Back to Baltimore
It’s been a year since my last blog and it was thanks to a friend that I realized how important it is to me to keep it up.
This year has been full of new processes, and I had a hard time writing when everything was constantly changing.
I’m writing this from my condo in Baltimore. I live here with my beautiful husband and have a baby on the way, due in May. So, as you can imagine, lots has happened since last September.
The year I came back from Israel was challenging, but not in the same way that Israel was. I had the support I needed and was taken care of. The difficulty was primarily emotional. The way I pushed myself in Israel left me with lots to work through. I had to learn how to lean on others, identify what I needed and then fulfill it, and start giving more to myself instead of looking externally.
It didn’t come naturally. I struggled through therapy appointments and fumbled through commitments, making them and then realizing that I couldn’t keep them up. Depression came and went, on and off, and I slept for hours. I needed complete, self-focused hibernation, and eventually, I found my rhythm.
Once I accepted what my body (and my mother) was telling me, it only took a few months to start waking up earlier (though by no means early), begin hiking, eating better food, and dressing in a way that made me feel dignified. Along with my newfound comforts, the extra weight I’d gained in Israel slipped off. I walked barefoot on the grass every day, grounding myself. I put essential oils in my room and had them spread their scent around the clock. I continued to do explorative exercises and meditations with the help of YouTube and a wise mentor.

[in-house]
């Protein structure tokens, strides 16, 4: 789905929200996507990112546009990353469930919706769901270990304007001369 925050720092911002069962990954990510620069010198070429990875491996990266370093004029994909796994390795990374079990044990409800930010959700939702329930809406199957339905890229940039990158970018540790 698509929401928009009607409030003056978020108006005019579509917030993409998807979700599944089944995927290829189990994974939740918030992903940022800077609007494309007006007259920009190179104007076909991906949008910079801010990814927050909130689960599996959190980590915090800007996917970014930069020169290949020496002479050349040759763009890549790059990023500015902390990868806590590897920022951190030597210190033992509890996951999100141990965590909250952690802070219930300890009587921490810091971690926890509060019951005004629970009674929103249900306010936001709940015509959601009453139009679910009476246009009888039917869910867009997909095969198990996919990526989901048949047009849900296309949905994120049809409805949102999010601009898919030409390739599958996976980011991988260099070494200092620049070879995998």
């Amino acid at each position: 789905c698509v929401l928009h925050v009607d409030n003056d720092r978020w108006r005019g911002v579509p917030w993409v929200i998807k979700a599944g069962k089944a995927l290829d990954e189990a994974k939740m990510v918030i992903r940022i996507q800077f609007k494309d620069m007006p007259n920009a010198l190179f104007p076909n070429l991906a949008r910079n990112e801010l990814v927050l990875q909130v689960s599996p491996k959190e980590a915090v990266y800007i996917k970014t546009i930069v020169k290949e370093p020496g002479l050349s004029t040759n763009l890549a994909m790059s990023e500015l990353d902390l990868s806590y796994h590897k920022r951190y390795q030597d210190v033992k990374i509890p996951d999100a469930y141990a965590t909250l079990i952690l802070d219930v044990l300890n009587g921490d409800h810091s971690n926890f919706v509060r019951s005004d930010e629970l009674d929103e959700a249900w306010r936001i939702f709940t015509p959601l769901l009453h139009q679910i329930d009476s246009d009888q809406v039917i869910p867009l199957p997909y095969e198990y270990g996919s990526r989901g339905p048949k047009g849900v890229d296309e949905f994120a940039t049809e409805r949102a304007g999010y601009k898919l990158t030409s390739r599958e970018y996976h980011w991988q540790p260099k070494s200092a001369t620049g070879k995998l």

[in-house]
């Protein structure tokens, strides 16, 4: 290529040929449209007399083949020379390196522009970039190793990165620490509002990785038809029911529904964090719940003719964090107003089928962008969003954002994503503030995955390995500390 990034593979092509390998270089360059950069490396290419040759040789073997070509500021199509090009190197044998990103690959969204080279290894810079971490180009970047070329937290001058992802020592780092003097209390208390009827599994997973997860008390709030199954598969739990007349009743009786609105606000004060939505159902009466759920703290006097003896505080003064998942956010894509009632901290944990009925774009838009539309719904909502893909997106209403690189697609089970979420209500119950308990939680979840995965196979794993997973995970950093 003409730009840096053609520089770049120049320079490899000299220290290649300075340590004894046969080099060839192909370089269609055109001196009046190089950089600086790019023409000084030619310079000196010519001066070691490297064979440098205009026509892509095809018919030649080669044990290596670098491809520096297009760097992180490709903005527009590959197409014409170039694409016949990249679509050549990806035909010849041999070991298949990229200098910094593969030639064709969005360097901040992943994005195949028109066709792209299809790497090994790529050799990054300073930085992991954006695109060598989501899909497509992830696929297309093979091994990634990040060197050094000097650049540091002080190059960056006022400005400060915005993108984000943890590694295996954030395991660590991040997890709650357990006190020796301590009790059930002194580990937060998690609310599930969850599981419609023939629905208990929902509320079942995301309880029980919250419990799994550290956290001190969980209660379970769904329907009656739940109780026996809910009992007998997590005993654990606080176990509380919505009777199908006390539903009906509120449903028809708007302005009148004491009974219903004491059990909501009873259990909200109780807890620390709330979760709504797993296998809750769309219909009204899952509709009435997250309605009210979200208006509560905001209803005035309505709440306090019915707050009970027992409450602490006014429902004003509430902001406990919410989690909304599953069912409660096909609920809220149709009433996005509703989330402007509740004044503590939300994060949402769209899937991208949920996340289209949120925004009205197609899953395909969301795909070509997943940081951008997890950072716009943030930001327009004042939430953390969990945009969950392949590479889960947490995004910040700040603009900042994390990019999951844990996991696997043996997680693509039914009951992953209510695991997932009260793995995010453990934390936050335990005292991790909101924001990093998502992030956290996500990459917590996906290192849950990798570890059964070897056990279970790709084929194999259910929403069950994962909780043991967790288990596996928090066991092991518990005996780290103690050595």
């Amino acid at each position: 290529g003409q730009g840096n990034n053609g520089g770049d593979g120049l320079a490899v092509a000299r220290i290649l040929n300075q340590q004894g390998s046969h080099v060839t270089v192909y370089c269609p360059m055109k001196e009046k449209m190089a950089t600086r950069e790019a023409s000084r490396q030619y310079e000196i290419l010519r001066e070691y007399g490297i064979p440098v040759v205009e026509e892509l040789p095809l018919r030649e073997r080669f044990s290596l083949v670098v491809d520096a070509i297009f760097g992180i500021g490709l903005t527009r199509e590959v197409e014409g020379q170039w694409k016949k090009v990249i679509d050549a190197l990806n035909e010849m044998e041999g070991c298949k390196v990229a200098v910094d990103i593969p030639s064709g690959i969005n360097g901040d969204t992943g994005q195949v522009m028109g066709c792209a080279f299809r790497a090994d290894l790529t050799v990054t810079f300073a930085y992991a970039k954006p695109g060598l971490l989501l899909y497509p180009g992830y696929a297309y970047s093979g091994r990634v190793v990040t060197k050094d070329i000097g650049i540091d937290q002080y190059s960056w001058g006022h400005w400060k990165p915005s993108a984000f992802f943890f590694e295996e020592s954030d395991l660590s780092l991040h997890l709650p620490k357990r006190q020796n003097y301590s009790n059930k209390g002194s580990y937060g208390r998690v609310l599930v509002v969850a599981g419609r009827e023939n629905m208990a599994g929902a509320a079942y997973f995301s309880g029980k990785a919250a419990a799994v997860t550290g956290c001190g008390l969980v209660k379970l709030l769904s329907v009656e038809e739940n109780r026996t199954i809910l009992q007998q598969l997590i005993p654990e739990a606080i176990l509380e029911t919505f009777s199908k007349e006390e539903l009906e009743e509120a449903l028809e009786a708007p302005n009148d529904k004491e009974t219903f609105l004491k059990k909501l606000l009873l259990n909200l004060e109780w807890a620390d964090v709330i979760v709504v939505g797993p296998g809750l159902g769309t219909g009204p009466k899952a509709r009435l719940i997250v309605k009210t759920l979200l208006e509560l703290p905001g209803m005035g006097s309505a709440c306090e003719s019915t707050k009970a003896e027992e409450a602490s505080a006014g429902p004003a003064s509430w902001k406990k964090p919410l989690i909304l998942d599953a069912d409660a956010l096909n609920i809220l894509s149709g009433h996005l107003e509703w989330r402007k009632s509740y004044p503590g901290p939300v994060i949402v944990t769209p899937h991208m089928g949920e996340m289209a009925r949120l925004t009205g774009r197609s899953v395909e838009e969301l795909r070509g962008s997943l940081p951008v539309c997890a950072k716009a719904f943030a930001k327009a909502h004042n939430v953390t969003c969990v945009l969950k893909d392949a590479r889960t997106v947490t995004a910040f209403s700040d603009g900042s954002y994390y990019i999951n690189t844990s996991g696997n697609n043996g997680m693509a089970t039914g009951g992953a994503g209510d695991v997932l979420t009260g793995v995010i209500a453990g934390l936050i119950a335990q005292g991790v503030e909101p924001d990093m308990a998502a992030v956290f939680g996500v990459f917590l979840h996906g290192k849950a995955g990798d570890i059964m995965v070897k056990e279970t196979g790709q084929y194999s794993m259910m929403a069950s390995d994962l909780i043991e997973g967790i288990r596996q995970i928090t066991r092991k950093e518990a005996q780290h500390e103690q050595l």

Back to Dating
Dating was put aside for a few months, but I picked it up shortly afterward. In America, I felt way more single. With fewer suggestions and fewer friends around me, I felt lonely. This was, believe it or not, a newish experience for me. Israel constantly presented me with opportunities to socialize, and even when I didn’t want to take them, I was surrounded by people.
The loneliness brought out some good cries and prayers. One particularly heartbreaking cry happened after dating a guy who I liked, and who made it obvious that he liked me until the energy in his eyes became distant and he became uninterested seemingly out of the blue. It wasn’t a straightforward break-up, which made it harder. He knew that he should have been more communicative, and by way of apology, offered to drive me to a great man, the Skverer Rebbe, who he had a family connection with. It’s generally a long wait to see him, but nepotism got me through.